medical infrastructure creation towards super-specialty hospitals, because that is really
where big money lies. Further the lack of basic facilities in the government sector,
especially in the districts, has led to medical manpower being concentrated in big cities
and metropolitan areas.

The issue of
medical infrastructure creation needs to be located in the above background. While we
cannot argue that we do not need super-specialties, we need to argue that we need primary
care more, and super-specialty hospitals should not be built at the cost of such care.

the National Health Policy Draft, 2001, talks about using Indian health facilities to
attract patients from other countries. It also suggests that such incomes can be termed
“deemed export” and should be exempt from taxes. This formulation draws from
recommendations that the industry has been making and specifically from the “Policy
Framework for Reforms in Health Care”, drafted by the prime minister’s Advisory
Council on Trade and Industry, and headed by Mukesh Ambani and Kumaramangalam Birla. Such
a proposal, termed by many as “health tourism”, will divert our best resources
to serve the interests of the global health market and create islands of brain and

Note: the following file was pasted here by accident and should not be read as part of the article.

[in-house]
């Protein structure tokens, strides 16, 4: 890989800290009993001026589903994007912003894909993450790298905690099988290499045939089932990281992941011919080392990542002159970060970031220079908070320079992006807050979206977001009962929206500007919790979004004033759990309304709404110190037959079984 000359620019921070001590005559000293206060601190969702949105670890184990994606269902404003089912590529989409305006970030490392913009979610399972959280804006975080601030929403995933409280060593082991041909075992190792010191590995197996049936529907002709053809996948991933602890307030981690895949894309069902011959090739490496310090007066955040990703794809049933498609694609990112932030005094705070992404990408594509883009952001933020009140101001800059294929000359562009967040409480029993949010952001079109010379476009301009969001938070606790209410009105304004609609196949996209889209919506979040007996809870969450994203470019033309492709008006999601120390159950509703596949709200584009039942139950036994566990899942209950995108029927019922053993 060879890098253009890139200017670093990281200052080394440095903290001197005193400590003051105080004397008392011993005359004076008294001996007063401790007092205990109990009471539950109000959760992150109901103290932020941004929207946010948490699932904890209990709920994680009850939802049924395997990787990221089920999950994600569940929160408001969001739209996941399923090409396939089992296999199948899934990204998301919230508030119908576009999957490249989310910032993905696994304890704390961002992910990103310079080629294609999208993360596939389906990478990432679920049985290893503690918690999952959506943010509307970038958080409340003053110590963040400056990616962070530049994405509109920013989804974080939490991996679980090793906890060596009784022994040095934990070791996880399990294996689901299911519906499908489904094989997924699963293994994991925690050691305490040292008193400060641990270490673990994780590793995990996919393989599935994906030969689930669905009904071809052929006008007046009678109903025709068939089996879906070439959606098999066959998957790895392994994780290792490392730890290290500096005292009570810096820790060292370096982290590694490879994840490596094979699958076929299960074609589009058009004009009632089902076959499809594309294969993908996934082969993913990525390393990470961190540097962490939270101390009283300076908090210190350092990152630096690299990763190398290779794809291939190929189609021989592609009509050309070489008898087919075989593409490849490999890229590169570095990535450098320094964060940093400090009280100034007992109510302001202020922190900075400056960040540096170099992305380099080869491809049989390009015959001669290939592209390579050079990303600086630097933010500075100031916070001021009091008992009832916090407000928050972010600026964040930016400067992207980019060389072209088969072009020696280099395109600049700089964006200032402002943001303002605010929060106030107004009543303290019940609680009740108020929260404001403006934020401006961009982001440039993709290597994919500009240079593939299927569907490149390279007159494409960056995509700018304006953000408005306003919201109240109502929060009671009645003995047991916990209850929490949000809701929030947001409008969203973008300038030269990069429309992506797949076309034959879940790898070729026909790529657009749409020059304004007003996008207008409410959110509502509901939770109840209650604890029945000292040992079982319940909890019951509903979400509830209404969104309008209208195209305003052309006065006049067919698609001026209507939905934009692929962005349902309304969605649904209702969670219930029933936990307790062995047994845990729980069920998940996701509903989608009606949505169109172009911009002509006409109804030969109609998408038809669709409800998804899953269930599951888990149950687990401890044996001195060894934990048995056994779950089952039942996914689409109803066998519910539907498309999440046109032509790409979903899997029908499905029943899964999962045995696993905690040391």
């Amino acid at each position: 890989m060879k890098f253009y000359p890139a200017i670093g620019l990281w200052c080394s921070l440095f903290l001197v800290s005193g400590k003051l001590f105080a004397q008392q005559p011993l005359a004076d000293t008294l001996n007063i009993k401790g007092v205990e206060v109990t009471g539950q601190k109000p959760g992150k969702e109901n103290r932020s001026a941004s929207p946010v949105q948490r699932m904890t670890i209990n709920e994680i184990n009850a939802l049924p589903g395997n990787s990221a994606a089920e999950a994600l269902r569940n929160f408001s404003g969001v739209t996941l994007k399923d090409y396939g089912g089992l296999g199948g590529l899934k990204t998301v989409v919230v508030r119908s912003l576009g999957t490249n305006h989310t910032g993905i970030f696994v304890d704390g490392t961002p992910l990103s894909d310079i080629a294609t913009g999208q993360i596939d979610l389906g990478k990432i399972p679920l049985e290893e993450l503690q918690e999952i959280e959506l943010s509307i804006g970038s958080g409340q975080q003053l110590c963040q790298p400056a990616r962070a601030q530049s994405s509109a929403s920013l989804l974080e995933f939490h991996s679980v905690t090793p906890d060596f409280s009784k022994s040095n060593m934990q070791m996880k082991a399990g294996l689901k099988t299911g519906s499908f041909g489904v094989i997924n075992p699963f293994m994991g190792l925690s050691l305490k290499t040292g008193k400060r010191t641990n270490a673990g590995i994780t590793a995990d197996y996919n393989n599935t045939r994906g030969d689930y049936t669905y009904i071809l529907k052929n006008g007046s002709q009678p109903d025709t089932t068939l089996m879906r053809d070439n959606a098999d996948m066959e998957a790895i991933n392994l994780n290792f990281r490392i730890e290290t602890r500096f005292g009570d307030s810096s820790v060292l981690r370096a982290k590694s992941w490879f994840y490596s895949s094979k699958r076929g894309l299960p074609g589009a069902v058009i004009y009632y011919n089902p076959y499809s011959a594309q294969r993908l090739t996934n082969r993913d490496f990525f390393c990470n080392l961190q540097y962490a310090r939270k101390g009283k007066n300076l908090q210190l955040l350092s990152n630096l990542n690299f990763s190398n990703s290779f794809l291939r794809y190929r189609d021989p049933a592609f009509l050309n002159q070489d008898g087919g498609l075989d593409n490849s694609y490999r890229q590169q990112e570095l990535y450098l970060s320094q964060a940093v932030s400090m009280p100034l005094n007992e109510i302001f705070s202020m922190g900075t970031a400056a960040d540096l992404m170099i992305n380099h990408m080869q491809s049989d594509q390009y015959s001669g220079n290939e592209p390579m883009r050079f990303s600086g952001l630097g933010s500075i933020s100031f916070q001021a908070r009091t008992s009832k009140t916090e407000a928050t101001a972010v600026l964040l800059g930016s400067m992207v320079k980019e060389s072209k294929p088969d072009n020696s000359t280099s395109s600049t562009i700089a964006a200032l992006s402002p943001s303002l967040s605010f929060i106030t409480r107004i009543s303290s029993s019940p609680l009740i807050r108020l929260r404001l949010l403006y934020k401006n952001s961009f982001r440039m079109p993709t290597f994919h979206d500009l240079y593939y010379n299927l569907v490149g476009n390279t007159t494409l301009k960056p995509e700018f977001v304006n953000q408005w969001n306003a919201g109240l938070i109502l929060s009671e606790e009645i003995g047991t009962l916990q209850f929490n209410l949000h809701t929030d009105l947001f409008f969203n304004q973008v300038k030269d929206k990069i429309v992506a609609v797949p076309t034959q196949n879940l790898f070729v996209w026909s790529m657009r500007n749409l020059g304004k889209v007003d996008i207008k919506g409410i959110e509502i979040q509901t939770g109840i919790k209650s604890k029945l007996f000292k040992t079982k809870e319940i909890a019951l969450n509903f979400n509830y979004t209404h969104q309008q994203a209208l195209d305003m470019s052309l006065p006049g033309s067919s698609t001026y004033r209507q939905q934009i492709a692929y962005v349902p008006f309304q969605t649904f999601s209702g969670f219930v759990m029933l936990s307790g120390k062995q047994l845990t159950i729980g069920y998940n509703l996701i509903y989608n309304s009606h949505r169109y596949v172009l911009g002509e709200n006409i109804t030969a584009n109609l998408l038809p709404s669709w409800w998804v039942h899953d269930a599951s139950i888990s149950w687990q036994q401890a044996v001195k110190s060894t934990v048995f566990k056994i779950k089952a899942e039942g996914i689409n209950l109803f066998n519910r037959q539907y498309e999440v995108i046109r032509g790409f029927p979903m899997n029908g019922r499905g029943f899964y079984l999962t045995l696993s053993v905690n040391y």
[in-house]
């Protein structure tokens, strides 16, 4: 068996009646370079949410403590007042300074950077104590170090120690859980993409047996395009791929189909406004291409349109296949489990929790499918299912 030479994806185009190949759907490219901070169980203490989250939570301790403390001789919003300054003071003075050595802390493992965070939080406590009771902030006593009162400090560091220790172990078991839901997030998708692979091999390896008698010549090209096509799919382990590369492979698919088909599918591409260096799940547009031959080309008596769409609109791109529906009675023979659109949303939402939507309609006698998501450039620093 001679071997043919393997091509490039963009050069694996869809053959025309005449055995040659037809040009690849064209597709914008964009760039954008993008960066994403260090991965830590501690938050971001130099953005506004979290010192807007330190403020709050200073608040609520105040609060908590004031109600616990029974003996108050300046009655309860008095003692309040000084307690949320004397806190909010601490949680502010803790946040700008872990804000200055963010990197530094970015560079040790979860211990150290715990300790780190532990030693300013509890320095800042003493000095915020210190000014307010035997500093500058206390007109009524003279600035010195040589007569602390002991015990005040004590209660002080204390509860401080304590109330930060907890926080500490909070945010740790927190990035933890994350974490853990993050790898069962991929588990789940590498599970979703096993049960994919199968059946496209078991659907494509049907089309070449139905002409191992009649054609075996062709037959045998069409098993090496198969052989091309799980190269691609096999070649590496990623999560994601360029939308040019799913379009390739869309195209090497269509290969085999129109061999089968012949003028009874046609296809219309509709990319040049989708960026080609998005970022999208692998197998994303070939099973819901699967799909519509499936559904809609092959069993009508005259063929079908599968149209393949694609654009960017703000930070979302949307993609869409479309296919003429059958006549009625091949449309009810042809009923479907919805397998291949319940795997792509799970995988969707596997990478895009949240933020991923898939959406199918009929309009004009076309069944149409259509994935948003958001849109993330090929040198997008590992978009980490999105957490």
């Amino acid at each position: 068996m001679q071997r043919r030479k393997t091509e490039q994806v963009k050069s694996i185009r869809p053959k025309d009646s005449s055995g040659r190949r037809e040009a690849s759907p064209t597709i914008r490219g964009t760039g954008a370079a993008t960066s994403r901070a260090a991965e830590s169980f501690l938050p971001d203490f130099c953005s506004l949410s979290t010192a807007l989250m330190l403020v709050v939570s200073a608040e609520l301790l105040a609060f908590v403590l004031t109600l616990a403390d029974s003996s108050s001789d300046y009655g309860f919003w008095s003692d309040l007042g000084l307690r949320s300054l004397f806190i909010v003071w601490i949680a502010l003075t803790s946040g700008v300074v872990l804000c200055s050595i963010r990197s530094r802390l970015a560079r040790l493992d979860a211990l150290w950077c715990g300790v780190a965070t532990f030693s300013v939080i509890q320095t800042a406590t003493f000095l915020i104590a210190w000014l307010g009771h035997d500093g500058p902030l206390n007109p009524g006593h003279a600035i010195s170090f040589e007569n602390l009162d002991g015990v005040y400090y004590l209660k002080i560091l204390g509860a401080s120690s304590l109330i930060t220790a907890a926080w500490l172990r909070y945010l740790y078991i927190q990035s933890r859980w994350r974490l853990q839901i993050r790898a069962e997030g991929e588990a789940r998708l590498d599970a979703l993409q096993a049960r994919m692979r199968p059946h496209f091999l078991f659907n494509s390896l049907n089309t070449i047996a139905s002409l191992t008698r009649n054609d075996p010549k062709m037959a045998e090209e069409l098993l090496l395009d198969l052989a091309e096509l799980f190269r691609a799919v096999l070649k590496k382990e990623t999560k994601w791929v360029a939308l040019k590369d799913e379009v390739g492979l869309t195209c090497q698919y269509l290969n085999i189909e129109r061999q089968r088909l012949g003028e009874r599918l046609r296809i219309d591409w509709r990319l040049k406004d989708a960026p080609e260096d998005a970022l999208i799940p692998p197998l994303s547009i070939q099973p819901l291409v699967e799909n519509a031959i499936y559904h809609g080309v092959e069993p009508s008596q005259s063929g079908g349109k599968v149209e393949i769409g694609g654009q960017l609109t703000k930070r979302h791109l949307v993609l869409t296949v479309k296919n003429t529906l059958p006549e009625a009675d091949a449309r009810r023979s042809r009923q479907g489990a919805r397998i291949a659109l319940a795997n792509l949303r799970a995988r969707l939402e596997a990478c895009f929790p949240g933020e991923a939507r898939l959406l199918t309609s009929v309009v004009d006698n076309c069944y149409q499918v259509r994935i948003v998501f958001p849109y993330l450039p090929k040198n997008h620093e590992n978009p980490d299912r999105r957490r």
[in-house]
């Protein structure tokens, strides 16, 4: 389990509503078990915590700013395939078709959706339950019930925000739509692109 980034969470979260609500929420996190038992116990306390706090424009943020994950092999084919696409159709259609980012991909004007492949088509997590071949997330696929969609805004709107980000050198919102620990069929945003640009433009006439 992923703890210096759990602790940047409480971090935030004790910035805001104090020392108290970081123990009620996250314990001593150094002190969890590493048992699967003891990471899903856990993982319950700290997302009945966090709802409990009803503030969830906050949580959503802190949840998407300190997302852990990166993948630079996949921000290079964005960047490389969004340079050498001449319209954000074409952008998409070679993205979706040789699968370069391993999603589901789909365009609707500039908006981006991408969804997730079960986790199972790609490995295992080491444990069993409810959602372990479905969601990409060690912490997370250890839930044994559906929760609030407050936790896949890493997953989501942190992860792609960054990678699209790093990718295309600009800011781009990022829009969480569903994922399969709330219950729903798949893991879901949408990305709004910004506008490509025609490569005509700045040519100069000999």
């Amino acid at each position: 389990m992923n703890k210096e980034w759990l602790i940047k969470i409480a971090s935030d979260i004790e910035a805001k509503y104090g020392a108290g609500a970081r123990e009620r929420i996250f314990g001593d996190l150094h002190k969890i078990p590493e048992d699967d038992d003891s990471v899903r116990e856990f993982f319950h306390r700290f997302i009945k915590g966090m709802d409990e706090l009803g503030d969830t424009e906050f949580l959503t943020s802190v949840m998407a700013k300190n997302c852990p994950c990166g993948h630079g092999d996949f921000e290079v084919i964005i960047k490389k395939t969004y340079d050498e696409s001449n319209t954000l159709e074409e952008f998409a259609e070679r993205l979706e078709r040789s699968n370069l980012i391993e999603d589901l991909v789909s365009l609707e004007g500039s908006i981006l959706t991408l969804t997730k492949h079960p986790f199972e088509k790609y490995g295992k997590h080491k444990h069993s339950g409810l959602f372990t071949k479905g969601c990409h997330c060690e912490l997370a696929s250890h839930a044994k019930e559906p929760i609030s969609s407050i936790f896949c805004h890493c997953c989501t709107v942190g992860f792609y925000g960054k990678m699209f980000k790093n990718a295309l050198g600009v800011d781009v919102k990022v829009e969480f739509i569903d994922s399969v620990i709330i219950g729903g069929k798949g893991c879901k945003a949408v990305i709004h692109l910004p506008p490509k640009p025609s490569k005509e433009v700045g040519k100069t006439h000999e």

resource drain within the country.

The issue of
lifestyle diseases is being projected as though they can be treated only in tertiary high
technology institutions. It is true that as India passes through a phase of demographic
transition (with people living longer) incidence of diseases like heart disease, diabetes,
cancers, hypertension, will increase. But the same pyramid analogy, used earlier, applies
here too. These diseases can be tackled at an early stage only if facilities at the
primary and secondary level are improved. The cost of treating many of these conditions
becomes prohibitive (and unaffordable for most) if they are encountered late and have to
be treated in super-specialty centres.

All the above,
of course, requires a complete overhauling of the medical infrastructure in the country,
and above all greatly enhanced public spending on health care. It also requires a change
in the mindset, which posits that good health care is always synonymous with
super-specialties and high technology.